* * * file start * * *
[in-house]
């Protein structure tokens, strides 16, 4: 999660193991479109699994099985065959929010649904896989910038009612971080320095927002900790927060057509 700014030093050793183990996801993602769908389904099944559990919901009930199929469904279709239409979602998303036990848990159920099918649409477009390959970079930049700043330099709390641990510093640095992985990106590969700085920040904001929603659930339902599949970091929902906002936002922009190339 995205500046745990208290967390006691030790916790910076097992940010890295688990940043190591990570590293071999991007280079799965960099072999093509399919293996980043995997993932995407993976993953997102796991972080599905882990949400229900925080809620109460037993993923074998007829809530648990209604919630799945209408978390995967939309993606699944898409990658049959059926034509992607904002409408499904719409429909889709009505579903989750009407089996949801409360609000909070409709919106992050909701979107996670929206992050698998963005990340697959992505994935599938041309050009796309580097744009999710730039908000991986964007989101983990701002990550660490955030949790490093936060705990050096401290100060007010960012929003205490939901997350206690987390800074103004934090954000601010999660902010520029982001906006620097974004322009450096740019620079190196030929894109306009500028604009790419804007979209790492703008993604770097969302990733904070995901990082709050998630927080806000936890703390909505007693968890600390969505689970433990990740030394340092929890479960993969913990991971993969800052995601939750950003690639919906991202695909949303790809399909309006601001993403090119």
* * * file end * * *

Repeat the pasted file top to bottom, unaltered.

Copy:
[in-house]
């Protein structure tokens, strides 16, 4: 999660193991479109699994099985065959929010649904896989910038009612971080320095927002900790927060057509 700014030093050793183990996801993602769908389904099944559990919901009930199929469904279709239409979602998303036990848990159920099918649409477009390959970079930049700043330099709390641990510093640095992985990106590969700085920040904001929603659930339902599949970091929902906002936002922009190339 995205500046745990208290967390006691030790916790910076097992940010890295688990940043190591990570590293071999991007280079799965960099072999093509399919293996980043995997993932995407993976993953997102796991972080599905882990949400229900925080809620109460037993993923074998007829809530648990209604919630799945209408978390995967939309993606699944898409990658049959059926034509992607904002409408499904719409429909889709009505579903989750009407089996949801409360609000909070409709919106992050909701979107996670929206992050698998963005990340697959992505994935599938041309050009796309580097744009999710730039908000991986964007989101983990701002990550660490955030949790490093936060705990050096401290100060007010960012929003205490939901997350206690987390800074103004934090954000601010999660902010520029982001906006620097974004322009450096740019620079190196030929894109306009500028604009790419804007979209790492703008993604770097969302990733904070995901990082709050998630927080806000936890703390909505007693968890600390969505689970433990990740030394340092929890479960993969913990991971993969800052995601939750950003690639919906991202695909949303790809399909309006601001993403090119």